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Essence of Maturity

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Written by   91
6 months ago

If you asked a dozen people on the street what it takes to be mature, you will get a dozen different responses. Some people will tell you that someone who is older is someone who has reached maturity or old age. Some people can describe maturity as being able to listen. Others would describe it as an antithesis to childhood. Still more may claim that maturity is tolerance, compassion, obligation, or unity. Maturity represents all of these things, and more.

I didn't ask a hundred people on the street what maturity meant to them, but I did look up a half-dozen quotations about maturity, and my point still stands. All speaks about adulthood in a somewhat different way.

In general, maturity is the capacity to respond in an age-appropriate manner to a situation. Kids, as you might expect, are not mature. When disputes occur between parents and toddlers, circumstances turn into temper tantrums and crying. However, as individuals age, they learn more about the sort of reaction a scenario needs. Although a teenager might sometimes scream and slam doors when they don't get their way, they're unlikely to throw the same kind of fit they might have as a kid, and (hopefully) they've grown since then. Likewise, an adult can react to an angry-filled situation by walking away and separating himself or herself from the experience or attempting to talk it out.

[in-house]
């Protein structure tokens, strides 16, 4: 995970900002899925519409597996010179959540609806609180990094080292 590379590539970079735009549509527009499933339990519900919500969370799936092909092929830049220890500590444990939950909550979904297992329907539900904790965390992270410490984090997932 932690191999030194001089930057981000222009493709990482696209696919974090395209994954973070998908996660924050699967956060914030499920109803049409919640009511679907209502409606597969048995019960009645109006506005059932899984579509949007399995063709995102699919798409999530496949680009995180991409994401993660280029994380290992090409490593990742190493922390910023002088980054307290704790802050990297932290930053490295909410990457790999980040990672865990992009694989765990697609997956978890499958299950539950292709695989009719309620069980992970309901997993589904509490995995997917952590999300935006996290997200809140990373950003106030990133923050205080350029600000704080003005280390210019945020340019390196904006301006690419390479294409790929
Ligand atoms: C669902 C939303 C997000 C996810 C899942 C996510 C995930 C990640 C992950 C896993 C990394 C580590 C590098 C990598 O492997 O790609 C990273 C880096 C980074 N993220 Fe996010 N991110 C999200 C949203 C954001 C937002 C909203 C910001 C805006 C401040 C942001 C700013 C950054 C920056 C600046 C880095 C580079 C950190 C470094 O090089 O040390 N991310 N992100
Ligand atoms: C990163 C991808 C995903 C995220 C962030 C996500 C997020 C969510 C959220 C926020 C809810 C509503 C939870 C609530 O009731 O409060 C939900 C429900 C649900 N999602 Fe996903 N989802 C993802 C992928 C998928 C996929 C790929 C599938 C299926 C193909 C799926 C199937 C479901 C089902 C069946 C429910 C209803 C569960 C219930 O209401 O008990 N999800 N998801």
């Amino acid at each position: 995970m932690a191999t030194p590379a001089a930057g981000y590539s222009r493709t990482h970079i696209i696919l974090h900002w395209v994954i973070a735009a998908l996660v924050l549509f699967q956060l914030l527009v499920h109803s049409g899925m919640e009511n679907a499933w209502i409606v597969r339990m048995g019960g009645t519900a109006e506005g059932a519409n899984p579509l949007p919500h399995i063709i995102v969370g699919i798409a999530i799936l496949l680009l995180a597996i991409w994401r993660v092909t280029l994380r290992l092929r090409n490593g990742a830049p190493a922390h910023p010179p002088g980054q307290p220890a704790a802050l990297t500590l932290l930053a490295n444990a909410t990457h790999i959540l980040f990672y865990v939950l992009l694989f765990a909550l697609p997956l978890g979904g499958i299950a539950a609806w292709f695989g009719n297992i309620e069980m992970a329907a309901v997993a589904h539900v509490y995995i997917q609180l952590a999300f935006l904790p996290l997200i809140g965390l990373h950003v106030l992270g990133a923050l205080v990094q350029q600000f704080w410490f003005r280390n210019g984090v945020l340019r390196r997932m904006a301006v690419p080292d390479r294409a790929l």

Furthermore, when someone is mature, they have the potential to make wise choices on their own, without being directed by a parent or another adult. For another large example, a toddler may decide that it's a good idea to chew on pencils, but both teens and adults will never have thought of it, since they've been told since a young age that pencils aren't food.

Maturity can be divided into five distinct parts:

  • Physical: age, height, hand-eye coordination, ability to travel in various ways (walking, biking, cycling), etc.

  • Emotional: tolerance, empathy, willingness to cope with rage, etc.

  • Ethical: the development of justice, the capacity to be empathetic, etc.

  • Intellectual: smart education, on-target schooling for one's age, etc.

  • Social: the desire to build friendships, to share, to collaborate, etc.

Apart from physical maturity, which people have little to little influence over, and academic maturity, which is learned at school, maturity occurs primarily through relationships with others, or, whether you are a highly analytical person, through active behavioral changes. If you are worried about your degree of maturity, have been concerned about you, or actually want to cultivate responsible behavior, take the following advice to your heart.

  • Be gracious, guy.

  • Keep positive about this.

  • Follow it around.

  • Care about it before you act.

  • Don't chuck it away.

  • Be kind with your time , please.

  • Take responsibility for your behaviour.

  • Be frank with me.

  • Practice self-control, please.

  • Please talk for yourself.

  • Welcome to the challenges.

  • Don't find anything to be easy to do.

  • Look at other points of view.

  • Be mindful of you.

  • Set the objectives.

  • Know that it's all that to be goofy.

Developing new behaviors is difficult , particularly when it requires training your brain, however you can adjust your actions. The next time you communicate with a peer, student, or parent, pay attention to your words, attitudes, and acts. See that you've been interrupting others all the time, talking your mind without consideration to other people's emotions, or throwing the blame on someone.

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Written by   91
6 months ago
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